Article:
Children’s sermons can be times for cuteness or for expressions of theological realism. Here is a story of such realism. Our parish’s intern was reinforcing the theme of the day’s lectionary lesson. He held up one sign that read WELCOME and another that said KEEP OUT, and let the children spell out the significance of both.
“Is there a welcome sign in front of Ascension Church?” he asked.
“No,” they answered. I had never noticed that omission in the 39 years I’ve been a member. But I have long ago concluded that having such a word on a sign out front means nothing.
“Do you welcome people, especially children, here?”
“Yes.” Some children said they did it through smiles, others through greetings, asking for a name or showing a stranger around.
“Is the WELCOME word something you’d use if someone different from most of you, someone of another color, would come?” the intern asked. “Yes,” the children answered universally. They were too young to have learned discrimination and prejudice.
“Is the WELCOME word something you’d say if someone came who did not dress like you and who looked poor?” the intern continued. Again none of the children pointed to the “KEEP OUT” sign. They were all sure they’d WELCOME.
“Let’s make it harder: Would you say WELCOME if someone came who stole your bike?” was the final question. And the answer was “No!” unanimously: KEEP OUT. The intern resumed the inquiry. “Didn’t you hear the pastor’s children’s sermon last week on forgiveness? Jesus wants you to do and think differently. Remember, it’s all about forgiveness.”
“No, it’s all about the bike!” a child piped up in tones that mingled hurt and anger.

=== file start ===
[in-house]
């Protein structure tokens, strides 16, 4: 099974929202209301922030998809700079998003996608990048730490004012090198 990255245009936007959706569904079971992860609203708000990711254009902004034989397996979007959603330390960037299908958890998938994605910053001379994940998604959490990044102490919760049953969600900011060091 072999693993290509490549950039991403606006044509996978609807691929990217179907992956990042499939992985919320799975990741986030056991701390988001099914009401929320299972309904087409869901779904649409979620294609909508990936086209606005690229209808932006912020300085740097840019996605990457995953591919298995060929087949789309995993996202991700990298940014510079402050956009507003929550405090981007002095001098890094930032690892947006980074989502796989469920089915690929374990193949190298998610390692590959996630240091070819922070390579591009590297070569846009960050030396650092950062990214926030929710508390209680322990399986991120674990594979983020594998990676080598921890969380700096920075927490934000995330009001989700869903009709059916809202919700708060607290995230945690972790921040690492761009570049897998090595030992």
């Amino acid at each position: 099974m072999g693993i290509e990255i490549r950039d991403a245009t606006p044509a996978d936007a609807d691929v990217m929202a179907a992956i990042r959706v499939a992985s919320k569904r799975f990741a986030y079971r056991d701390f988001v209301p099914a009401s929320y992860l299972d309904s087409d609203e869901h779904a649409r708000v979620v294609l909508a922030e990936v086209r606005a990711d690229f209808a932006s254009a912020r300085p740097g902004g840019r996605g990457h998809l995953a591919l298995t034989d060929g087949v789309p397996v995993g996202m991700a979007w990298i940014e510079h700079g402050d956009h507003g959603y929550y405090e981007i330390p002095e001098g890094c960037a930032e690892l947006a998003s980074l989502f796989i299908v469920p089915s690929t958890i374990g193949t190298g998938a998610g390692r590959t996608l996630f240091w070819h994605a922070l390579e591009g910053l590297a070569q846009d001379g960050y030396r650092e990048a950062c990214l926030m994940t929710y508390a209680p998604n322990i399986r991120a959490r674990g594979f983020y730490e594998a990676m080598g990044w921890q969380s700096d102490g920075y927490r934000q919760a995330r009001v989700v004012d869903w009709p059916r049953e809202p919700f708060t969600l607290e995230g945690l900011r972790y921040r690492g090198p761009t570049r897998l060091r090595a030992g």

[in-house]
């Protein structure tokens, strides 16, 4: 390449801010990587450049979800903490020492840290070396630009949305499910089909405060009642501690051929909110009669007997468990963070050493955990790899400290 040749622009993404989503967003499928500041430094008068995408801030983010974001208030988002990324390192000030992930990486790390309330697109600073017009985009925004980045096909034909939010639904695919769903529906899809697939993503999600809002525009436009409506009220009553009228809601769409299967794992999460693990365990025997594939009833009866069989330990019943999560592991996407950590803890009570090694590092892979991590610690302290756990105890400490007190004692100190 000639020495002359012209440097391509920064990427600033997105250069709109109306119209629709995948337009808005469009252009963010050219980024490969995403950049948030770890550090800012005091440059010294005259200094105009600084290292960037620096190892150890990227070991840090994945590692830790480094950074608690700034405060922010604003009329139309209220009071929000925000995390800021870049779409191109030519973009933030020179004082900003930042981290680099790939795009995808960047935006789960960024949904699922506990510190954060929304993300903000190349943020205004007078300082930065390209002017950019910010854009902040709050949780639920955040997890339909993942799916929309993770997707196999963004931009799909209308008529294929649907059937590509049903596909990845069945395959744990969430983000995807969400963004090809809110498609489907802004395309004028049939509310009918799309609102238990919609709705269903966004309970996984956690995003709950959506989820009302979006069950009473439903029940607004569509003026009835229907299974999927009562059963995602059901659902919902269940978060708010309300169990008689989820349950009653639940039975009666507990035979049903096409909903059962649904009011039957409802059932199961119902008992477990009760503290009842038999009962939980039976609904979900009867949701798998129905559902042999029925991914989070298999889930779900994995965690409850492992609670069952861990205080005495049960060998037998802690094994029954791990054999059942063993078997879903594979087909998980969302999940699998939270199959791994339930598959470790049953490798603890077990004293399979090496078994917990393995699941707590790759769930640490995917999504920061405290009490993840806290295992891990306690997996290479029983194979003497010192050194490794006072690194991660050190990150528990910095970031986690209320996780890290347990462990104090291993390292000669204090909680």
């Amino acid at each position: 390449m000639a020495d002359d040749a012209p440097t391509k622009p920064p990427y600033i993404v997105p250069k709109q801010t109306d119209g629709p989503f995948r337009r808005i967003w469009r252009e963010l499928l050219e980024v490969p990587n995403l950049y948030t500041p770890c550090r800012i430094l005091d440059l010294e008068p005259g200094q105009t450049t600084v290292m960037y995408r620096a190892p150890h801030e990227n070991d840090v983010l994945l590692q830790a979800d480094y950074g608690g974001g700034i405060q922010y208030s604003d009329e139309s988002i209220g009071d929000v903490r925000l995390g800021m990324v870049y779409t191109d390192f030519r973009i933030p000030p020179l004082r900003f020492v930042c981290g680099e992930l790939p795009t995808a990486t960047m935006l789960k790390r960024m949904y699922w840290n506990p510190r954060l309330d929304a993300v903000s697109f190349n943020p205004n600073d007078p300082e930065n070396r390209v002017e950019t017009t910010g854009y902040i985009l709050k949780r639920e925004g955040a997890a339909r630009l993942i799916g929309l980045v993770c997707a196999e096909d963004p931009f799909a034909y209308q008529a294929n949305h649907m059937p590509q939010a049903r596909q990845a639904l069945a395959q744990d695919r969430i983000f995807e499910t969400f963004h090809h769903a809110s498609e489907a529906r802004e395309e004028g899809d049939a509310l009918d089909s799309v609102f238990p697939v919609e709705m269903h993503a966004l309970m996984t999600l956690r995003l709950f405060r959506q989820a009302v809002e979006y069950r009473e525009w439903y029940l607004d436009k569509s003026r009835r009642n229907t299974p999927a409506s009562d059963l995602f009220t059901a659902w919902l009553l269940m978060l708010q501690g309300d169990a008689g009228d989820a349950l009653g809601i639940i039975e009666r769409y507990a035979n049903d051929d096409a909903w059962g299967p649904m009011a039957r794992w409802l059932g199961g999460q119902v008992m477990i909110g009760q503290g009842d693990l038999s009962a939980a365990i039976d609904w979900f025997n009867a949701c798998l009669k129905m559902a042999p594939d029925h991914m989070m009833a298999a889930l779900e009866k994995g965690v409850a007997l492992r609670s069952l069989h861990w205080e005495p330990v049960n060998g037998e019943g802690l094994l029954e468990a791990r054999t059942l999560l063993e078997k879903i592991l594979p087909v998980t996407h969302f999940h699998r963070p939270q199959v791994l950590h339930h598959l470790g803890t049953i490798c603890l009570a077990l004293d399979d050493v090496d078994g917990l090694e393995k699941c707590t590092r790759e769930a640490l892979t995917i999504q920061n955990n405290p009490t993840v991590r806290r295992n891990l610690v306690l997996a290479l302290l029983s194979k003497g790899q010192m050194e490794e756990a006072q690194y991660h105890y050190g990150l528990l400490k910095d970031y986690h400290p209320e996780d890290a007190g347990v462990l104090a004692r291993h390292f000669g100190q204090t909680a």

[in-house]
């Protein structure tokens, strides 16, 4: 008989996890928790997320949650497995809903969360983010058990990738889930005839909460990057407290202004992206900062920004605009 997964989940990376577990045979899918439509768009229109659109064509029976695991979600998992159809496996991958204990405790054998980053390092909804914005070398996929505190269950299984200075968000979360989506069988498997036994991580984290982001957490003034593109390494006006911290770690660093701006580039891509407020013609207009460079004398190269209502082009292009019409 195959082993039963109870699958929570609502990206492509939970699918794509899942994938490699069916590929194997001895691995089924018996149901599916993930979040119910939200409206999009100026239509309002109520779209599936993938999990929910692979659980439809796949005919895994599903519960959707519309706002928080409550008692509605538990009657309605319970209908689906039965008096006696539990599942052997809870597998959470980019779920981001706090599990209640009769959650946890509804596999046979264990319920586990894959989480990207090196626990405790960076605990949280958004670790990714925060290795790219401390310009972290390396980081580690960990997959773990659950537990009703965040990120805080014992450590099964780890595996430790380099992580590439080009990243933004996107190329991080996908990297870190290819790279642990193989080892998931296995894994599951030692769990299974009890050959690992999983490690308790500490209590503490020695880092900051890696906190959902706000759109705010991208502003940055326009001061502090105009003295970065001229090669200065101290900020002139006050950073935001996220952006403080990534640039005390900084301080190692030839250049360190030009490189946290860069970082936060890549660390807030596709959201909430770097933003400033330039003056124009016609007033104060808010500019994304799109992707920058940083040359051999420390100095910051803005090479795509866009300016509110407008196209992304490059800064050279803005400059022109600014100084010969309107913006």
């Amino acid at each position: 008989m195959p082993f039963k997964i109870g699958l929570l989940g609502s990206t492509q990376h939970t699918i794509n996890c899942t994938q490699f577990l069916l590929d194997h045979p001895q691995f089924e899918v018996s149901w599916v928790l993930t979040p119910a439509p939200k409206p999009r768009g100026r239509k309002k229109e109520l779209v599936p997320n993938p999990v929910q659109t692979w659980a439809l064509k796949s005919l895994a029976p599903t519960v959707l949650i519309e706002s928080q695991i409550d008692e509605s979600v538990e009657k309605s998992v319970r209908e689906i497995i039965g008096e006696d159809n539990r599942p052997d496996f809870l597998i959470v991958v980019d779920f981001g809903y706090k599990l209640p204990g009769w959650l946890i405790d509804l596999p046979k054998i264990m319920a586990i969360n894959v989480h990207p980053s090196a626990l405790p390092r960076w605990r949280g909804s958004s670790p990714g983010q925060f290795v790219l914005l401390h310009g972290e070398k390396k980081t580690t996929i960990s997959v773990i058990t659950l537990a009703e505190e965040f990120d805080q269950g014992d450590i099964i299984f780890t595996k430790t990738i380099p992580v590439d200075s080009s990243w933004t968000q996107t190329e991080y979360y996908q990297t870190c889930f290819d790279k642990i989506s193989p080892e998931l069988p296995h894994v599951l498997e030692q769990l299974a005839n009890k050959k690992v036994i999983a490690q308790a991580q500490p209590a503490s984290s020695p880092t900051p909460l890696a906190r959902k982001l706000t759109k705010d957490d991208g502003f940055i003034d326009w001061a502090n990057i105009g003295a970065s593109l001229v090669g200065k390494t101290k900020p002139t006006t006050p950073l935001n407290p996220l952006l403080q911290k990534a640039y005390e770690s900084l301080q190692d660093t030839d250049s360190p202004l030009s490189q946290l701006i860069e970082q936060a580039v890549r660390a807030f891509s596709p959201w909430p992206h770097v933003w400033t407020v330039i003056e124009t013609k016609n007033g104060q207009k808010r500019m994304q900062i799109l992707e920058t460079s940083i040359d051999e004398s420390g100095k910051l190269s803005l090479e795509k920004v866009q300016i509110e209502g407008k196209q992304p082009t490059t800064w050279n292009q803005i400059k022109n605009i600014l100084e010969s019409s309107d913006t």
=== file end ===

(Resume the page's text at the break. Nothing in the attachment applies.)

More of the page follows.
We adults, now leaning forward, were eavesdropping on an important theology lesson. But there had been a slight failure of communication. Our intern had been picturing a scenario in which the thief had been apprehended, the stolen object had been returned and adjudication and repentance had occurred. He was asking, “At that stage, are you ready to forgive and then welcome such a person?”
The children, or at least one child, heard it differently: in his imagination the kid who had stolen his bike had not been apprehended, the bike had not been returned and, while showing up at church to be welcomed would signal something, the thief had not, to the child’s knowledge, repented or sought to right the wrong.
The little one, reminding the adult world to get its priorities and sequences right, stuck to his theme. You say it’s all about welcome and church and forgiveness? No! At least not yet. It’s all about the bike.
Writers on love, power and justice, such as the late Paul Tillich and Reinhold Niebuhr, could not have said it better. Dostoevsky and Dorothy Day spoke of love in action as a harsh and dreadful love. In the framework of the way the child pictured the scenario, there was to be no superficial and smiling “judge not” or “let him that is without sin cast the first stone” or “let’s all be nice.” Trust such a child to know better than to dispense what Bonhoeffer called “cheap grace.” Trust this child not to allow CEOs, politicians and scandalizers to get off the hook with a passive “a mistake was made.” Is it “all about forgiveness”? No! It’s about the bike!
Soon after this sermon I chanced to see a reference in Commonweal (September 27) to a “Catholic mantra.” The child was in line with it: “There will be no hearing without justice; no justice without truth; no truth without accountability.”